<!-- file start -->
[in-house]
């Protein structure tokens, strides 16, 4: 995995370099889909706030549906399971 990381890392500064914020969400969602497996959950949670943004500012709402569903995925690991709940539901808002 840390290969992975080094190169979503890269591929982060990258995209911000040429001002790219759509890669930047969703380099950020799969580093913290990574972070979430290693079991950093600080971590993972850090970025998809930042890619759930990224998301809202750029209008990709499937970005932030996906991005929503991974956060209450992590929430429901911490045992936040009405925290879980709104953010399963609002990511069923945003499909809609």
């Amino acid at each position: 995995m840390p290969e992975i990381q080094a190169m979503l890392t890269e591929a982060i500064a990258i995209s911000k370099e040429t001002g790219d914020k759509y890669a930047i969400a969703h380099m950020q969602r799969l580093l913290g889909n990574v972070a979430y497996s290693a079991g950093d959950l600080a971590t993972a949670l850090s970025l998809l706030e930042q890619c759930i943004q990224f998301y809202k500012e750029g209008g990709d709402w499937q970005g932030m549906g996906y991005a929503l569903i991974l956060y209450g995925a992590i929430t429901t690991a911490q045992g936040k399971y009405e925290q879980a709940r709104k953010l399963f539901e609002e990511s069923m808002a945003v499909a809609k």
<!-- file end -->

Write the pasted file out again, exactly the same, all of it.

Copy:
[in-house]
């Protein structure tokens, strides 16, 4: 995995370099889909706030549906399971 990381890392500064914020969400969602497996959950949670943004500012709402569903995925690991709940539901808002 840390290969992975080094190169979503890269591929982060990258995209911000040429001002790219759509890669930047969703380099950020799969580093913290990574972070979430290693079991950093600080971590993972850090970025998809930042890619759930990224998301809202750029209008990709499937970005932030996906991005929503991974956060209450992590929430429901911490045992936040009405925290879980709104953010399963609002990511069923945003499909809609």
């Amino acid at each position: 995995m840390p290969e992975i990381q080094a190169m979503l890392t890269e591929a982060i500064a990258i995209s911000k370099e040429t001002g790219d914020k759509y890669a930047i969400a969703h380099m950020q969602r799969l580093l913290g889909n990574v972070a979430y497996s290693a079991g950093d959950l600080a971590t993972a949670l850090s970025l998809l706030e930042q890619c759930i943004q990224f998301y809202k500012e750029g209008g990709d709402w499937q970005g932030m549906g996906y991005a929503l569903i991974l956060y209450g995925a992590i929430t429901t690991a911490q045992g936040k399971y009405e925290q879980a709940r709104k953010l399963f539901e609002e990511s069923m808002a945003v499909a809609k």